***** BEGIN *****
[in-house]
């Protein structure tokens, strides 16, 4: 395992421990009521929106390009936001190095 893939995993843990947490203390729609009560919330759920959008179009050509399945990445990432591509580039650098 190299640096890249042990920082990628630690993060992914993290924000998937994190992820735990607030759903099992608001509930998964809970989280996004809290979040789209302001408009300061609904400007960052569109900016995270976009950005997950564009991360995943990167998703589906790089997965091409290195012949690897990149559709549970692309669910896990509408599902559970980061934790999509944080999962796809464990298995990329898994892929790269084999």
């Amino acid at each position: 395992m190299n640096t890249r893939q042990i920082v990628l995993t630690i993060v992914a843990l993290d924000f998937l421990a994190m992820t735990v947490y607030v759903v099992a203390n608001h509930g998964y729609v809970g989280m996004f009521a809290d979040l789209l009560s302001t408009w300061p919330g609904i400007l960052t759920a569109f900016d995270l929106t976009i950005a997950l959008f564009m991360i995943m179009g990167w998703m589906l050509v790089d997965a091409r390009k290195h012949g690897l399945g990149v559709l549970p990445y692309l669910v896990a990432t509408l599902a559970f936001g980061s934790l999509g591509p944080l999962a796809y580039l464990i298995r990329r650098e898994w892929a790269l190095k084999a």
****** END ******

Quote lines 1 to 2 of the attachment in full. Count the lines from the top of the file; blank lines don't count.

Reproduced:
[in-house]
């Protein structure tokens, strides 16, 4: 395992421990009521929106390009936001190095 893939995993843990947490203390729609009560919330759920959008179009050509399945990445990432591509580039650098 190299640096890249042990920082990628630690993060992914993290924000998937994190992820735990607030759903099992608001509930998964809970989280996004809290979040789209302001408009300061609904400007960052569109900016995270976009950005997950564009991360995943990167998703589906790089997965091409290195012949690897990149559709549970692309669910896990509408599902559970980061934790999509944080999962796809464990298995990329898994892929790269084999």